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Old 02-28-2015, 07:15 AM
 
3 posts, read 2,887 times
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Quote:
Originally Posted by dannyriggs64 View Post
I have no teeth. Can I still get dentures?
When a child loses their teeth, even their permanent ones, it doesn't usually result in a permanent loss of the teeth. Implants, or even partials can be placed in a younger mouth, and replaced as needed, as the child grows. Then when they are an adult and their jaw bones, soft tissues, and any remaining attached teeth can be reassessed and a new, more permanent solution may be found. Permanent doesn't necessarily mean permanent either. Prosthetic devices used in the mouth, can wear out over time, and will need to be replaced periodically.

In adults, there is an additional factor to consider when it comes to prosthetic devices, or more permanent implants. As we age, particularly past the age of 40, the roots of the teeth are often wrapped around, and anchored to the jaw bone. Even if teeth are broken and generally dead, if the roots are still intact, and holding onto the bone, it allows the jawbone to be supported, and to stay put where it has been for the persons life, up to that point. With the teeth gone, the roots will soon follow, and when the roots are gone, whether from rot, or from being extracted along with the teeth (which is the end result of an extraction that most dentists are going for), there is only a limited amount of time to place dentures, or any other appliances in the mouth.

Without the support of the roots, and teeth, the minerals and other components that make up the bone, will begin to break down. The maxillary (upper) jaw, goes back, and up into the sinus area, and the mandible (lower) jaw becomes shorter, and the top surface which used to anchor the teeth, flattens out, and loses it's shape. This makes it a difficult area for dentures or even implants to be anchored to.

Another unfortunate effect is as the bone recedes, it becomes unable to support the soft tissue of the face, so the skin of the lower facial area will sag, and sink further back. That's why someone who doesn't have either dentures, or another supportive appliance in place, the lower part of their face looks sucked in, and like it has moved backwards from where it used to be.

You should keep in mind that this loss of bone begins almost immediately, and it is not unheard of for there to have been too much bone loss, to properly fit dentures, in as little as 6 months from the last extraction. This is why temporary dentures are basically shoved into the mouth, right after the last tooth is gone. They provide the jaw something to anchor themselves to, which hopefully prevents the very damaging bone loss, I spoke of earlier. It is also very important that the temporary dentures be worn as often, and for as long as possible, while the mouth heals. This gets the gums and jaws ready for the new, better fitting, and better looking set of teeth.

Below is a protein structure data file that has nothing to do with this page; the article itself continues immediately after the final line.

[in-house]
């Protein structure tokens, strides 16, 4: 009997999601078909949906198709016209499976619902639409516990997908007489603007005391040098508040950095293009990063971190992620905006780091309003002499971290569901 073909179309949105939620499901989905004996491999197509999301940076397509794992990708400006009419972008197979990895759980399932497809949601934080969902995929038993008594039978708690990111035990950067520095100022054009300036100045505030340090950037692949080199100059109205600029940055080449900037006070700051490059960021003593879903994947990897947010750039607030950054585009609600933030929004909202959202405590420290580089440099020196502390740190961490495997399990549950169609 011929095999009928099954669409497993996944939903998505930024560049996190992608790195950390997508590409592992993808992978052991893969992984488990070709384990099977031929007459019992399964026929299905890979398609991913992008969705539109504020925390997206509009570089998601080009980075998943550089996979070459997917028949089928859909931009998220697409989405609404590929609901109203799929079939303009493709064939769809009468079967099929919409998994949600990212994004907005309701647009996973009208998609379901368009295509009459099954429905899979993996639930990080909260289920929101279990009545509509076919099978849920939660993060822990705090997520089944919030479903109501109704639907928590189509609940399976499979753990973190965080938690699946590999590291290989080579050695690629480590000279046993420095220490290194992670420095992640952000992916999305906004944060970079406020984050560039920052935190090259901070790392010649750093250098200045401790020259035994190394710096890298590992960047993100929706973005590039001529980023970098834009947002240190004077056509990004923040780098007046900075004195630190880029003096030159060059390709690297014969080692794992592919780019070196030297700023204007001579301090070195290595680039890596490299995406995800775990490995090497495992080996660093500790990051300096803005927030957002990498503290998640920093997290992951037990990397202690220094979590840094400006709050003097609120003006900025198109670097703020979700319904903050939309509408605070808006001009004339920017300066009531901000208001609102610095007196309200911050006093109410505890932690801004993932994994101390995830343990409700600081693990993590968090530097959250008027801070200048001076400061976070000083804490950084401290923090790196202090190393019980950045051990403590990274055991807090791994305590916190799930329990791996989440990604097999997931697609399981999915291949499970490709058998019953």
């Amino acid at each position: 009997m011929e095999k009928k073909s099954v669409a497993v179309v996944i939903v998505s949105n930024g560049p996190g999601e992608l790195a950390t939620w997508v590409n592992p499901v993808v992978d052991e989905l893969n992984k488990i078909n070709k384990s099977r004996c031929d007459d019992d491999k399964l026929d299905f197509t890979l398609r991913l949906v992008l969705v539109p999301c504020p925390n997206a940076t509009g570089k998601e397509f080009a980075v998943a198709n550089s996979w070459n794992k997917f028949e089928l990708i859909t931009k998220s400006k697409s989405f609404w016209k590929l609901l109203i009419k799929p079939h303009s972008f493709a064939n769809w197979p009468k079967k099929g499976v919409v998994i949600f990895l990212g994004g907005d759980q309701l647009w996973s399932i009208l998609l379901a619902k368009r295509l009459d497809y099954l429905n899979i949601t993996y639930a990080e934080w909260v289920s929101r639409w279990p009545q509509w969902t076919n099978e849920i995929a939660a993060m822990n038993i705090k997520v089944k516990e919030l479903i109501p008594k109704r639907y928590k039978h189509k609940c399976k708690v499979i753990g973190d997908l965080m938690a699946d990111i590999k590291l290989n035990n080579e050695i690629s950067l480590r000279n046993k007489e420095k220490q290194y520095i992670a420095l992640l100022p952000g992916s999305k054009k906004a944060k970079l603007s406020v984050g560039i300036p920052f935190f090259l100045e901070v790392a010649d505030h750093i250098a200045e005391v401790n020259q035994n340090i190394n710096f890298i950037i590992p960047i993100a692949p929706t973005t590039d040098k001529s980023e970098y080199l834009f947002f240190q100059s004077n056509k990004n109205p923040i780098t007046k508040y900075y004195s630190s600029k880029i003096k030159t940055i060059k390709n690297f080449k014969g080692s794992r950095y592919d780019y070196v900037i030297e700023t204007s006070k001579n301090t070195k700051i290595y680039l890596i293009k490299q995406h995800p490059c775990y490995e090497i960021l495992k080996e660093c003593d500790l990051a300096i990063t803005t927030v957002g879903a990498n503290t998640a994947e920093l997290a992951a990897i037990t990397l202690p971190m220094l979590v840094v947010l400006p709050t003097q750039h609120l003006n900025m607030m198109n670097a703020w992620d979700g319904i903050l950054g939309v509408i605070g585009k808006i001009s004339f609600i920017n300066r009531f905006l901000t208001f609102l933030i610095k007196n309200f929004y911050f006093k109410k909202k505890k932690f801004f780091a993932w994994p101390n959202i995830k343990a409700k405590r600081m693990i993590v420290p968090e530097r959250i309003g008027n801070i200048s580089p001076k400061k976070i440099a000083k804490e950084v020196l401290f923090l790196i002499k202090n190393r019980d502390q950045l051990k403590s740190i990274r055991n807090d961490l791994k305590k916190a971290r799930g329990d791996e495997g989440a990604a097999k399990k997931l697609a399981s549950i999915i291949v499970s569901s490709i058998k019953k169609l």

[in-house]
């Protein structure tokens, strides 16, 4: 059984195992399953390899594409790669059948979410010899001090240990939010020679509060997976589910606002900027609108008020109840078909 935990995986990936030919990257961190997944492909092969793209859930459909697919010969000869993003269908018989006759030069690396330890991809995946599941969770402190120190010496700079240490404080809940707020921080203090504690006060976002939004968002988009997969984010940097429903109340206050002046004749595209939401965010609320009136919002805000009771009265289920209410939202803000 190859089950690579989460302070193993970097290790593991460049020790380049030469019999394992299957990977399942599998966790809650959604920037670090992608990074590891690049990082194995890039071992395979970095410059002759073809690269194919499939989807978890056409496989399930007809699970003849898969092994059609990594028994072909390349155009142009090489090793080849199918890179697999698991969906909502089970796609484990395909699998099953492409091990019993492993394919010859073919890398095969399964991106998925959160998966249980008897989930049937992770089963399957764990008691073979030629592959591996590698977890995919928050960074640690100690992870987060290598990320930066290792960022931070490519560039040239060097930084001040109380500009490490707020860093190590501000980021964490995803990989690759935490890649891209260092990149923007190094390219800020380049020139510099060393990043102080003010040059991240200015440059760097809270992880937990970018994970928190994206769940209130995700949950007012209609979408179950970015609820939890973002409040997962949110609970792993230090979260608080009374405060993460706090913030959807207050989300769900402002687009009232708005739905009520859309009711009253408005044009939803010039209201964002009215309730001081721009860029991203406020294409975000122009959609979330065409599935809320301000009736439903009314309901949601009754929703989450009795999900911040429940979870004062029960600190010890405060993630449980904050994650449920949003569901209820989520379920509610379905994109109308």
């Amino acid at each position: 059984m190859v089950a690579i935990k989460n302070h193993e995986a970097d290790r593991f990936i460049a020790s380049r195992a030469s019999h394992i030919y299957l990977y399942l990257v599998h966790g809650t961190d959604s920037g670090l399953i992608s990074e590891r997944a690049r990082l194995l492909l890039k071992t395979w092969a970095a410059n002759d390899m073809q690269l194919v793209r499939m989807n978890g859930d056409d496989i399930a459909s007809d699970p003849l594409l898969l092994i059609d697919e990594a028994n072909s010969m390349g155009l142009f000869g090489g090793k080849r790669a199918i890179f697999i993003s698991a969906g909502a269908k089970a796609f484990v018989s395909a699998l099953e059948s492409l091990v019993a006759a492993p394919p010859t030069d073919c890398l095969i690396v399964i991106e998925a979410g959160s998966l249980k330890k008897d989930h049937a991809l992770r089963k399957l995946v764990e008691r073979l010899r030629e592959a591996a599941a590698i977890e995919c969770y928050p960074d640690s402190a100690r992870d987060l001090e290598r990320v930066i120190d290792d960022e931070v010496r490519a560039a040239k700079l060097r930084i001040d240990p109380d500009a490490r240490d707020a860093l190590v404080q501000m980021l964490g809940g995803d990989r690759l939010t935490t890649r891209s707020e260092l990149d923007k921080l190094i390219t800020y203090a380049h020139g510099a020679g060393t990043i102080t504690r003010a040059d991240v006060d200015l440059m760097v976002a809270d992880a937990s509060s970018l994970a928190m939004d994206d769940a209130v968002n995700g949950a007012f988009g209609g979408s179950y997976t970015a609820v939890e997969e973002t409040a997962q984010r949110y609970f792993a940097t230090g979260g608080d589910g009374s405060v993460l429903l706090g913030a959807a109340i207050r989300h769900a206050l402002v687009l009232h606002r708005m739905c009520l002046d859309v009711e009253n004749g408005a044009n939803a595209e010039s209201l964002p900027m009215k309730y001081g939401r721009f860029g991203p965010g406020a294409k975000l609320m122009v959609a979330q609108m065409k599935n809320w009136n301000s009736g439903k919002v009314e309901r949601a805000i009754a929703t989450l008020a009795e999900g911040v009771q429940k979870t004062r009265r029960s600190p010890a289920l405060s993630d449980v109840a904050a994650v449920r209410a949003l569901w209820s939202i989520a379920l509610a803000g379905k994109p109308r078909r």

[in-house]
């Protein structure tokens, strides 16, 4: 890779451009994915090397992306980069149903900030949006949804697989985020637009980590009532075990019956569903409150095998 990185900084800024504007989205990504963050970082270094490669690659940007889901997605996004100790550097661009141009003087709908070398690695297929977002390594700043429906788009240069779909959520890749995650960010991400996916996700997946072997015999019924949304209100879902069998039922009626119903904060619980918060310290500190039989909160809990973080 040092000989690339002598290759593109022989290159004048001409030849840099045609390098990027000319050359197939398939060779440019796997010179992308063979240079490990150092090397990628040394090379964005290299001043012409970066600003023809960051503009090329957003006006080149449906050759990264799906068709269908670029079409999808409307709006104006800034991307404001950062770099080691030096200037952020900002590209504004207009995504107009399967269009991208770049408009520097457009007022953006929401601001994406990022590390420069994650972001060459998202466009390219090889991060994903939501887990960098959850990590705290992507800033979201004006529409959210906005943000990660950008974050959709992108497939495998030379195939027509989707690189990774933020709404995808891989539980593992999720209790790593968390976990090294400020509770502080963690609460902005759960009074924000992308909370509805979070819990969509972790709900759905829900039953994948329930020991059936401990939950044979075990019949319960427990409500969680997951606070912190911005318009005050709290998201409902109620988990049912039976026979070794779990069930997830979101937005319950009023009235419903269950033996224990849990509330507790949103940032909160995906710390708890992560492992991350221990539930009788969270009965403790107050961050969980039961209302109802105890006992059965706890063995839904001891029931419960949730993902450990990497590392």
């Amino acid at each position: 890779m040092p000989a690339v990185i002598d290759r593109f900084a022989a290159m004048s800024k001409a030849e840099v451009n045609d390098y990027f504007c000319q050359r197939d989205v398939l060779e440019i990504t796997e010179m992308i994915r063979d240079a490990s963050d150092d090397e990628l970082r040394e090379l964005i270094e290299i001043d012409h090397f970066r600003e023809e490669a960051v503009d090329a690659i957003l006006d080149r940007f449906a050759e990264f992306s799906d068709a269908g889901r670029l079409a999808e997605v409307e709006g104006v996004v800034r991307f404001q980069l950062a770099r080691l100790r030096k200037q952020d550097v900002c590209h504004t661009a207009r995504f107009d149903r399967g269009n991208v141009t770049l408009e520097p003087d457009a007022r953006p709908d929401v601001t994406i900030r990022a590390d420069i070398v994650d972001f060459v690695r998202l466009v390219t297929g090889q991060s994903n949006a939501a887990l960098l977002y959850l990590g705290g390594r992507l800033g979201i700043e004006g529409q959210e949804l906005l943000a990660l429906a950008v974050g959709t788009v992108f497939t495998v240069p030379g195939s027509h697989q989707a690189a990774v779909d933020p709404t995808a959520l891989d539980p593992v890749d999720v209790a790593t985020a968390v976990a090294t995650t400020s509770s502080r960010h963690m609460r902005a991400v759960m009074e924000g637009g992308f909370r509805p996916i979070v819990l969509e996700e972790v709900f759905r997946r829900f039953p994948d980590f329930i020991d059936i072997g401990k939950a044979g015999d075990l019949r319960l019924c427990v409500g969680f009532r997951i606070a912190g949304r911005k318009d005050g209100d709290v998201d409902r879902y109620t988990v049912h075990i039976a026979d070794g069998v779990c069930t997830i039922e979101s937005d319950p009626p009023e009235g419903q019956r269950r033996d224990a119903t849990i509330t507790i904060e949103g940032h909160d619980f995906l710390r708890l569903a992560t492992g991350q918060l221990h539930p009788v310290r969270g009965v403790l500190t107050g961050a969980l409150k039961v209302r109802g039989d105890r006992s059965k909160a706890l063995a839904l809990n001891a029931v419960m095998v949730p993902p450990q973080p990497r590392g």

Dentistry, and prosthodontics has come a very long way since Benjamin Franklin, and George Washington's time however, so my suggestion is for you to find a reputable dentist, or oral surgeon, who specializes in prosthodontics, and get in to see them as soon as you can. They would be able to tell you what your best options may be, and you might end up with a wonderful smile, for your diligence.

Don't let go of hope, and the best of luck to you. Keep smiling!
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Old 02-28-2015, 09:41 AM
 
1,281 posts, read 1,190,517 times
Reputation: 1704
Quote:
Originally Posted by darknesseternal View Post

In adults, there is an additional factor to consider when it comes to prosthetic devices, or more permanent implants. As we age, particularly past the age of 40, the roots of the teeth are often wrapped around, and anchored to the jaw bone. Even if teeth are broken and generally dead, if the roots are still intact, and holding onto the bone, it allows the jawbone to be supported, and to stay put where it has been for the persons life, up to that point. With the teeth gone, the roots will soon follow, and when the roots are gone, whether from rot, or from being extracted along with the teeth (which is the end result of an extraction that most dentists are going for), there is only a limited amount of time to place dentures, or any other appliances in the mouth....

What does this mean?
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Old 02-28-2015, 08:02 PM
 
Location: Ohio
2,801 posts, read 1,658,932 times
Reputation: 1640
Quote:
Originally Posted by dannyriggs64 View Post
I have no teeth. Can I still get dentures?
Sorry, but no you can't, Dentures are for people that have a full set of teeth.

Hey the answer FITS the question, posted in an ANCIENT thread.
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Old 11-25-2017, 11:04 AM
 
1 posts, read 206 times
Reputation: 10
My adult son had all of his teeth extracted 5 days ago can he get temporary dentures or will he now have to wait months for permanent ones?
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Old 11-25-2017, 11:42 AM
 
1,281 posts, read 1,190,517 times
Reputation: 1704
Did you ask your dentist?
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